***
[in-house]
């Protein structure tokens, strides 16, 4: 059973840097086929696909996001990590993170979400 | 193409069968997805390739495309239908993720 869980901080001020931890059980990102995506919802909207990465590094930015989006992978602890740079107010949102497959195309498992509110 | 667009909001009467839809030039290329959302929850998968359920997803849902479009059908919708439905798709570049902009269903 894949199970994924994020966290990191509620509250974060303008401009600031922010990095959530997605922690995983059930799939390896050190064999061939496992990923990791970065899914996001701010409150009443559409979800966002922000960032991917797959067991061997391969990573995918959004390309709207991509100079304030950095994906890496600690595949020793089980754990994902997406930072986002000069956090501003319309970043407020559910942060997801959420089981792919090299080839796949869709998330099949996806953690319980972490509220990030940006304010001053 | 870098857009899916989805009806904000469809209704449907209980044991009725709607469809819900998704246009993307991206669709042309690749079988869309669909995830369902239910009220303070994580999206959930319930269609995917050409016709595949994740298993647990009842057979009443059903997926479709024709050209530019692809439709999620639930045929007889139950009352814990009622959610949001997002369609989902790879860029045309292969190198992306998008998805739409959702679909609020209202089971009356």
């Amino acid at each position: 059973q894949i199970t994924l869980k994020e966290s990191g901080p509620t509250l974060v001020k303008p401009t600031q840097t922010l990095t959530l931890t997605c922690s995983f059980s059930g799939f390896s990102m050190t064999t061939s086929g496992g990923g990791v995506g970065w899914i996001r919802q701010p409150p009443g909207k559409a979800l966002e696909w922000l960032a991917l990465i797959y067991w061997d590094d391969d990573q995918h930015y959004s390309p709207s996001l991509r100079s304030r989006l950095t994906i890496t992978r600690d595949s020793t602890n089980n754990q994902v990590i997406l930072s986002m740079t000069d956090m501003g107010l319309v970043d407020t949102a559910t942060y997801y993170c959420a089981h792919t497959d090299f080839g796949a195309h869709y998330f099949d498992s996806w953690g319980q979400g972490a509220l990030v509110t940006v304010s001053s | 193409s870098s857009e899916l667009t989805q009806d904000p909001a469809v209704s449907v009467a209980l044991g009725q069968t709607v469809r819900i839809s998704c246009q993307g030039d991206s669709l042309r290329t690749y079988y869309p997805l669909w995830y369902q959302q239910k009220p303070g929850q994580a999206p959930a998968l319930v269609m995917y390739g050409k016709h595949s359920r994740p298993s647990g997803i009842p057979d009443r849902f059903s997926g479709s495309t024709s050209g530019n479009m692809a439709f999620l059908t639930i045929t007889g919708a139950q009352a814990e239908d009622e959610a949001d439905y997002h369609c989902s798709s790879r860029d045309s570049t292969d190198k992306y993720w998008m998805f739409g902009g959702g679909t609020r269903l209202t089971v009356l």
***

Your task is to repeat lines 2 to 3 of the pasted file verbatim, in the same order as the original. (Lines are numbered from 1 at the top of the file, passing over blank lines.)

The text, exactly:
């Protein structure tokens, strides 16, 4: 059973840097086929696909996001990590993170979400 | 193409069968997805390739495309239908993720 869980901080001020931890059980990102995506919802909207990465590094930015989006992978602890740079107010949102497959195309498992509110 | 667009909001009467839809030039290329959302929850998968359920997803849902479009059908919708439905798709570049902009269903 894949199970994924994020966290990191509620509250974060303008401009600031922010990095959530997605922690995983059930799939390896050190064999061939496992990923990791970065899914996001701010409150009443559409979800966002922000960032991917797959067991061997391969990573995918959004390309709207991509100079304030950095994906890496600690595949020793089980754990994902997406930072986002000069956090501003319309970043407020559910942060997801959420089981792919090299080839796949869709998330099949996806953690319980972490509220990030940006304010001053 | 870098857009899916989805009806904000469809209704449907209980044991009725709607469809819900998704246009993307991206669709042309690749079988869309669909995830369902239910009220303070994580999206959930319930269609995917050409016709595949994740298993647990009842057979009443059903997926479709024709050209530019692809439709999620639930045929007889139950009352814990009622959610949001997002369609989902790879860029045309292969190198992306998008998805739409959702679909609020209202089971009356």
């Amino acid at each position: 059973q894949i199970t994924l869980k994020e966290s990191g901080p509620t509250l974060v001020k303008p401009t600031q840097t922010l990095t959530l931890t997605c922690s995983f059980s059930g799939f390896s990102m050190t064999t061939s086929g496992g990923g990791v995506g970065w899914i996001r919802q701010p409150p009443g909207k559409a979800l966002e696909w922000l960032a991917l990465i797959y067991w061997d590094d391969d990573q995918h930015y959004s390309p709207s996001l991509r100079s304030r989006l950095t994906i890496t992978r600690d595949s020793t602890n089980n754990q994902v990590i997406l930072s986002m740079t000069d956090m501003g107010l319309v970043d407020t949102a559910t942060y997801y993170c959420a089981h792919t497959d090299f080839g796949a195309h869709y998330f099949d498992s996806w953690g319980q979400g972490a509220l990030v509110t940006v304010s001053s | 193409s870098s857009e899916l667009t989805q009806d904000p909001a469809v209704s449907v009467a209980l044991g009725q069968t709607v469809r819900i839809s998704c246009q993307g030039d991206s669709l042309r290329t690749y079988y869309p997805l669909w995830y369902q959302q239910k009220p303070g929850q994580a999206p959930a998968l319930v269609m995917y390739g050409k016709h595949s359920r994740p298993s647990g997803i009842p057979d009443r849902f059903s997926g479709s495309t024709s050209g530019n479009m692809a439709f999620l059908t639930i045929t007889g919708a139950q009352a814990e239908d009622e959610a949001d439905y997002h369609c989902s798709s790879r860029d045309s570049t292969d190198k992306y993720w998008m998805f739409g902009g959702g679909t609020r269903l209202t089971v009356l």